For conversion from another ESA, Mircera is dosed intravenously once every four weeks based on total weekly epoetin alfa or darbepoetin alfa dose at the time of conversion.

Treatment for Children & Adults
There is no specific therapy for anemia that is a result of chronic disease except to manage or treat the underlying disorder.2 Most children with anemia are said to be asymptomatic and have an abnormal hemoglobin or hematocrit level on routine screening. Treatment suggestions for anemia resulting from an iron, vitamin and/or folic acid deficiency includes encouraging patients to consume a balanced diet.3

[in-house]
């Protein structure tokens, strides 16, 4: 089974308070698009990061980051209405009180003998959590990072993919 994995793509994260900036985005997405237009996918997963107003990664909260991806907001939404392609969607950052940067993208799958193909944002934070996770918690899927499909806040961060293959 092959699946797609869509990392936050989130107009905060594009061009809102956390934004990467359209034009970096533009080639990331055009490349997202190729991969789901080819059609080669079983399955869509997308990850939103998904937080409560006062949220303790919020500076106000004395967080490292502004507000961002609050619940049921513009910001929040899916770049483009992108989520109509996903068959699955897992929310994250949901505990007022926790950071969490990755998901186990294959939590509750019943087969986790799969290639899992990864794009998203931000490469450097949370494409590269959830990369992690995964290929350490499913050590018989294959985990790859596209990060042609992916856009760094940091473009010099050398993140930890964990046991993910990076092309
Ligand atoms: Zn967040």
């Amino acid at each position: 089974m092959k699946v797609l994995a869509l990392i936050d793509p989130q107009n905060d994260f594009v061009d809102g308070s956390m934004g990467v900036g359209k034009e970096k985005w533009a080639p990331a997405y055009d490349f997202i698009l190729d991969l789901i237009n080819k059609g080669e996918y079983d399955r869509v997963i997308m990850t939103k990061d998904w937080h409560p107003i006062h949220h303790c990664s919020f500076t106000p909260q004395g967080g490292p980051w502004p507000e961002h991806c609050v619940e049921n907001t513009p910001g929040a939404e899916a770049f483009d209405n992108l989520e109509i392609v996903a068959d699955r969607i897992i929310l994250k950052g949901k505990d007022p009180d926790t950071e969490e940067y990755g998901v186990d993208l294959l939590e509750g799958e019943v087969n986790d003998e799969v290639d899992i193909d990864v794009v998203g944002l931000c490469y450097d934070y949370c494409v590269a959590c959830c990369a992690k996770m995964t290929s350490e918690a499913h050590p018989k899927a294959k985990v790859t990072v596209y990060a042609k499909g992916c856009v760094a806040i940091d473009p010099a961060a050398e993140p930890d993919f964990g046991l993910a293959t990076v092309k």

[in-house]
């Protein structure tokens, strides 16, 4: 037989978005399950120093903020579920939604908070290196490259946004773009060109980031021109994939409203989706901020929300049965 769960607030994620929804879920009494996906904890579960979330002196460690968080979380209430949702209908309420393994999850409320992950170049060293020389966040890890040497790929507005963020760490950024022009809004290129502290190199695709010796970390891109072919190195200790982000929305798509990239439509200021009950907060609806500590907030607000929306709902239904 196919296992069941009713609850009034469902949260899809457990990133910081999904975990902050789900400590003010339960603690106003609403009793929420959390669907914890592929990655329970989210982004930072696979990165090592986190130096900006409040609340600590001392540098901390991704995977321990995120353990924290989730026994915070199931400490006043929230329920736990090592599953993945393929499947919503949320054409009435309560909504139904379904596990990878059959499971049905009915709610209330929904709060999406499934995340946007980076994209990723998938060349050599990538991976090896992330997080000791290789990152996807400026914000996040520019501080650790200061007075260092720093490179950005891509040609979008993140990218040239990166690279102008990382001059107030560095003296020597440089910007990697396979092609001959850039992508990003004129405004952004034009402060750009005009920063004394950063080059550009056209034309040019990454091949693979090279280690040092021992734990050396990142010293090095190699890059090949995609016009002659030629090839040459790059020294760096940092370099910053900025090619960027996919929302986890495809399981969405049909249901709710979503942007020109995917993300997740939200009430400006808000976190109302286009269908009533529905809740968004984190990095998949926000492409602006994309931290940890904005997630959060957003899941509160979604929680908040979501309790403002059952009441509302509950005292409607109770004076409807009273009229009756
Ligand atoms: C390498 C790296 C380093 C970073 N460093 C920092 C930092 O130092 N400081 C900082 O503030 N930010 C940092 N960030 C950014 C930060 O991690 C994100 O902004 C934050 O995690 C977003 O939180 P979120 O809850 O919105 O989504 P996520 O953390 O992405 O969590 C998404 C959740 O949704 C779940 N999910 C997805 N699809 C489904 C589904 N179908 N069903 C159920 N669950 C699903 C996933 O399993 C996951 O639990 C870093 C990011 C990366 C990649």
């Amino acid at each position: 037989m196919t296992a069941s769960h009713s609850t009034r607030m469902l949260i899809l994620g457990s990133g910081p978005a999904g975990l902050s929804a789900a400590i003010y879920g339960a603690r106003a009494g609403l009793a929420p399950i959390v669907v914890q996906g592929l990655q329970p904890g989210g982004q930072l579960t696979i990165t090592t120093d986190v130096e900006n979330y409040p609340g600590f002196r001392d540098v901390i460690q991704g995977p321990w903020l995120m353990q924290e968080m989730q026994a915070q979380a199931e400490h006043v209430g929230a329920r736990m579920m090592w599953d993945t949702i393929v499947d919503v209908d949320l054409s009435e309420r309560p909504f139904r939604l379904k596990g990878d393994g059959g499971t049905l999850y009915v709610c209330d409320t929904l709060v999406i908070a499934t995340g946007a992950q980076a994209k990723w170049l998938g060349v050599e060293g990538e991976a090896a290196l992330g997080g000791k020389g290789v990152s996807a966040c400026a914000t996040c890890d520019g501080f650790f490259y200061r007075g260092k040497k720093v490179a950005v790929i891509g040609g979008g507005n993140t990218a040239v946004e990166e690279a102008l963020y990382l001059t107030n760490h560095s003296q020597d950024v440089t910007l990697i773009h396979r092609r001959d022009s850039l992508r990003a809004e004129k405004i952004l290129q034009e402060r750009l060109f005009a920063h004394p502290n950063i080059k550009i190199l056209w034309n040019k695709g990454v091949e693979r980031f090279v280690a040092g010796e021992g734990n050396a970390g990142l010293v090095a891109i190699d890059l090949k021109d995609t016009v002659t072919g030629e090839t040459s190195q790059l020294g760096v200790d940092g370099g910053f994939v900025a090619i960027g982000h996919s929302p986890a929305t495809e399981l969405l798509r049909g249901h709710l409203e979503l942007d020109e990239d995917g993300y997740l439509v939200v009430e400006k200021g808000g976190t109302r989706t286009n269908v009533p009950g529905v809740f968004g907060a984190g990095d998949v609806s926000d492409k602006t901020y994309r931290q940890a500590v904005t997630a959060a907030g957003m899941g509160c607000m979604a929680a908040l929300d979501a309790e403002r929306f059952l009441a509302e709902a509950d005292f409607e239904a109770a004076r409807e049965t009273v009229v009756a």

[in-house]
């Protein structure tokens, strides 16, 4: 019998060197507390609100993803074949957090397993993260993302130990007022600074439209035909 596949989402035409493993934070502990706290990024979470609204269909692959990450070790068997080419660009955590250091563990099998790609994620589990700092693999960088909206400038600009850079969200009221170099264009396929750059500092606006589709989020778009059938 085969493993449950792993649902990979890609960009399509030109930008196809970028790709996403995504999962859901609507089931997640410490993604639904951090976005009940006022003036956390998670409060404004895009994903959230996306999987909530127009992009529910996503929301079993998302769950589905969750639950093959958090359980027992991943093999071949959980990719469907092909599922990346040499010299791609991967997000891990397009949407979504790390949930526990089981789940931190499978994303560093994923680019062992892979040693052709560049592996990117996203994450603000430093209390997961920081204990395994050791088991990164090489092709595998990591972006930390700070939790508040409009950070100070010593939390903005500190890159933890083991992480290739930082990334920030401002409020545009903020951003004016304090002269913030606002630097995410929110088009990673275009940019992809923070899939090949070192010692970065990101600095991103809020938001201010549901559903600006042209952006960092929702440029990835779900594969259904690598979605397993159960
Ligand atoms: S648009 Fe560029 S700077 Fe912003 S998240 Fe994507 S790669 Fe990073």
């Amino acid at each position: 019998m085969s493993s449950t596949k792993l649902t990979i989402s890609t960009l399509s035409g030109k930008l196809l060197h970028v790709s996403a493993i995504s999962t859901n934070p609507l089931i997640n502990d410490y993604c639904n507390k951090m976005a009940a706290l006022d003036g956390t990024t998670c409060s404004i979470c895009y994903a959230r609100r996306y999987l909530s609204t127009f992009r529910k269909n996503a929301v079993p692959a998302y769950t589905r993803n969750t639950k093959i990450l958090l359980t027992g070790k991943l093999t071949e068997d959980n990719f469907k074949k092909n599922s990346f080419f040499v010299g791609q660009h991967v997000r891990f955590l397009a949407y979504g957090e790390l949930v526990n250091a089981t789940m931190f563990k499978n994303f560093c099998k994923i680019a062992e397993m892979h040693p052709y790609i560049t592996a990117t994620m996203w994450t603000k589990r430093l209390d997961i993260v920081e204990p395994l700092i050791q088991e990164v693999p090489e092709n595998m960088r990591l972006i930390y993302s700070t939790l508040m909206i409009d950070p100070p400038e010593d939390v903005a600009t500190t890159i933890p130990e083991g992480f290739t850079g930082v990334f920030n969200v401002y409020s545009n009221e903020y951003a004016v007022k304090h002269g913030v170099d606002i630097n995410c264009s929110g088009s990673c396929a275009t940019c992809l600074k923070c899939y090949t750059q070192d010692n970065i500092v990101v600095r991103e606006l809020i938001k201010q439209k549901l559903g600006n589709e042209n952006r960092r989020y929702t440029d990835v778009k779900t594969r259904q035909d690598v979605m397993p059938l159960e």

Typically, the recommended dose of elemental iron is 50-100 mg three times per day; however, a smaller amount of elemental iron, such as a single 325-mg tablet of iron sulfate, may minimize side effects and improve compliance.4 According to the American Society of Hematology, foods that can be included in one’s diet to help reverse the effects of anemia are those with high levels of iron (beef, dark green leafy vegetables, dried fruits, nuts), vitamin B-12 (meat and dairy) and folic acid (citrus juices, dark green leafy vegetables, legumes, fortified cereals). According to Joseph J. Irwin, MD, and Jeffrey T. Kirchner, MD, most children who are living with anemia are asymptomatic and are found to have an abnormal hemoglobin or hematocrit level on routine screening.5 Symptoms among children who are living with the condition can include pallor, fatigue and jaundice, possibly absent of critical illness. Among full-term infants, iron deficiency is rarely the cause of anemia until after six months of age.5 In premature infants, iron deficiency can occur only after the birth weight has been doubled. The most common cause of anemia worldwide is iron deficiency, and this holds true for pediatrics.6 Symptoms of iron-deficiency anemia among children include abnormal paleness or lack of skin color, irritability, lack of energy or tiring easily (fatigue), increased heart rate (tachycardia), sore or swollen tongue, enlarged spleen, and/or a desire to eat peculiar substances such as dirt or ice (also called pica).6 For pregnant women, mild anemia is considered normal due to an increase in blood volume.7 More severe anemia, however, can place an unborn baby at higher risk for anemia later in infancy. Those women who are significantly anemic during the first two trimesters are at greater risk for having a pre-term delivery or low-birth-weight baby.7 Being anemic also burdens the mother by increasing the risk of blood loss during labor and making it more difficult to fight infections.7